Over the weekend, we celebrated my Dad’s birthday with a Normandy-inspired dinner party — at his request! Last summer, (when traveling abroad was a thing) my parents and my family spent three weeks in France. We all agree that our favorite leg of the trip was our week in Normandy.
Tiny roads weave through beautiful little villages — and in between is a patchwork of farmland that produce Normandy cows and apples. There are famous cheeses from the region, like camembert and Pont l’Evêque, and from the apples, come cider and calvados. And if you’re lucky enough to be near the shore, as we were, you can easily visit the fish market to purchase that morning’s catch.
We spent our days sightseeing and our evenings cooking meals in the quaint farmhouse we rented. The house had an amazing garden, complete with fresh herbs, artichokes, tomatoes and a wonderful array of flowering bushes that our host graciously encouraged us to use.
Dad wanted to evoke the flavors and experiences from Normandy for his celebration. We made an effort to acquire French-produced goods where possible, but paid homage to the region where we couldn’t.
During our trip, we sampled the local cider and visited a tasting room for calvados and pommeau (calvados mixed with apple juice…yum!). We couldn’t get our hands on calvados, but hard cider is abundant in Virginia. Along with cider, we had an assortment of French + Belgian beers and French soda. We served wine along with the meal — both French and otherwise — that best paired with our dishes.
In France, you may typically have your cheese course after dinner, but when you’re serving adult beverages, you should definitely offer something to nibble. For our starter course, I put together a board of pâté de campagne and cheeses. Our local Wegmans carries a very delicious Brillat-Savarin (even if it’s made in Burgundy and not Normandy) that we paired with some camembert and comté (again, not from Normandy, but at least it’s French). These were accompanied by apples, grapes, nuts, baguette and whole grain dijon.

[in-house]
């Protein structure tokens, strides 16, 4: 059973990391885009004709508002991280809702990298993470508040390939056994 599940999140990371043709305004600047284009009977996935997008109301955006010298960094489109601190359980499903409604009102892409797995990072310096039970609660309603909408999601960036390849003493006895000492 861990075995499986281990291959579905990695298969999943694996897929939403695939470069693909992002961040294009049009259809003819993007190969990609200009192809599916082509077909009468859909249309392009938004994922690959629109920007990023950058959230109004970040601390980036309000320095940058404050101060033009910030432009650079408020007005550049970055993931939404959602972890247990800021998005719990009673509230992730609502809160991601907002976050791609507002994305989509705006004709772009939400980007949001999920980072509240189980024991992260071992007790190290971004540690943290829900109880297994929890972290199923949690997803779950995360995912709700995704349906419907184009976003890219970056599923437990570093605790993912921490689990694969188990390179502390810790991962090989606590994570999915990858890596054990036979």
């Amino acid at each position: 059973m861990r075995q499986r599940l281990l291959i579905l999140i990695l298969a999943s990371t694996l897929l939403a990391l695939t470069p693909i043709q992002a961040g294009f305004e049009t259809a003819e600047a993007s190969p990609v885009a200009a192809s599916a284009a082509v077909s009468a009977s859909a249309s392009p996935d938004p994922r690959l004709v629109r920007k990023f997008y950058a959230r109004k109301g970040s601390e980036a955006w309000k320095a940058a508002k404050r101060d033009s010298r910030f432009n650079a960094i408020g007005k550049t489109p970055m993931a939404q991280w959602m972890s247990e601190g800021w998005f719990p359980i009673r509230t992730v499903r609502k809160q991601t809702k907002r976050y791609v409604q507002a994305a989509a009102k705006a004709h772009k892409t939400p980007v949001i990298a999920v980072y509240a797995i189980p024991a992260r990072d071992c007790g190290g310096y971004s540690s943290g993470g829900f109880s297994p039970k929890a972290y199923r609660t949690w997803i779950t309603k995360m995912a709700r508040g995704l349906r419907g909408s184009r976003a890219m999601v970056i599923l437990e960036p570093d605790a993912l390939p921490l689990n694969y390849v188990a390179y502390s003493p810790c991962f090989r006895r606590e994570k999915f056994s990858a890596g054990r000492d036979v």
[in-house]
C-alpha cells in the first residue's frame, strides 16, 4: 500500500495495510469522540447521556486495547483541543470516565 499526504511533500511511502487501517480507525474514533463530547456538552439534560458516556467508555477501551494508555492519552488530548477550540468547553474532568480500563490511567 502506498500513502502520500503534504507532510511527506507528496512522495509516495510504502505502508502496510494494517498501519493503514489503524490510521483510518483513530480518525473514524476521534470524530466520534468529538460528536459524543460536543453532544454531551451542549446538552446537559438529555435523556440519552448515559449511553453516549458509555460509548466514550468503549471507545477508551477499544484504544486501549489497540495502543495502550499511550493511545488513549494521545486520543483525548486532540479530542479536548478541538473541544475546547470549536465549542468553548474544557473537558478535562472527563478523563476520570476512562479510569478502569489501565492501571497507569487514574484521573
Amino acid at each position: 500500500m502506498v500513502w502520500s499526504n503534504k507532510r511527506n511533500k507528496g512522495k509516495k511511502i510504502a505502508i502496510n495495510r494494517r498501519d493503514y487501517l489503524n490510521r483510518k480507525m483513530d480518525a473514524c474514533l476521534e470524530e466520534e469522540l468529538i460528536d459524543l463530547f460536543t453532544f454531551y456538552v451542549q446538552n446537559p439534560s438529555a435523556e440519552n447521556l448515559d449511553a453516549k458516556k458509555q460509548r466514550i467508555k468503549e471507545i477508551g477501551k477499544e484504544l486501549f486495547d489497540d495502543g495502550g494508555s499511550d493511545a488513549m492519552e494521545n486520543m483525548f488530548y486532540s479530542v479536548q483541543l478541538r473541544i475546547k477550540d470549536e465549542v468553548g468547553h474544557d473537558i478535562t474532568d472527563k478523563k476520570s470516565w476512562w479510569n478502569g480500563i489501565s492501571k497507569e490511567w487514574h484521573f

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For the main course, I lent Dad a couple of my French cookbooks for inspiration— one of which is *A Cook’s Tour of France: Regional French Recipes by Gabriel Gaté. From this book, he selected Roast Lamb with Flageolets: a roasted leg of lamb accompanied by roasted carrots and flageolets (a small, delicate bean) sautéed with butter and cider. I added a simple green salad with a dijon vinaigrette on the side.
We were blessed with beautiful weather and were able to take advantage of my parents’ patio. On one side of the patio, I set up a serving table and draped it with a simple *tablecloth. To that, I added candlesticks, a *lavender bouquet and small bud vases filled with baby’s breath. (Side note: I used to turn my nose at baby’s breath, but now I feel that it’s incredibly romantic and makes a lovely statement when allowed to be the star of the show.)
At one end, I set a tub filled with ice for cold beverages beside bottles of red wine and plenty of glasses. This makes it easy for everyone to help themselves and see what’s available to sample. At the other end, I stacked flatware rolled up in linen napkins so guests wouldn’t have to fumble with individual pieces and balance their plate of food.
Years ago, one of my besties turned me onto French Cafe Radio on Pandora and I’ve been hooked ever since! It’s a mix of classic French songs, jazz standards and modern interpretations of French dancehall and bistro music. It has such a happy vibe, and it’s my go-to background music when I’m in the kitchen. It worked just as well to set the tone for Dad’s birthday.
PULLING IT TOGETHER
Planning ahead is key! We settled on the menu several weeks ahead of the party. Then I started thinking through how to lay things out and began collecting and ordering supplies. I have a trusty tote to use for such occasions — I place items I need in the tote as they come to mind (i.e. candlesticks, bud vases, etc.) so they’re ready to go.
When it comes to preparing food, I create a timeline with an eye on prep + cooking times, storage needs and how much of it I can prepare in advance. Some shopping can be done ahead of time, but I prefer to buy perishables the day I cook or maybe the day before. I’ve even been known to set alarms on my phone to remember to preheat an oven!
For this party, everything had to travel from my home to my parents’, so I made a checklist to be sure we left nothing behind! All the preparations ensured dinner went off without a hitch and that I got be part of the party, too!
Creating a festive dinner inspired by your travels is a great way to reconnect and reminisce — and enjoy things you love with people you love! Joyeux anniversaire papa!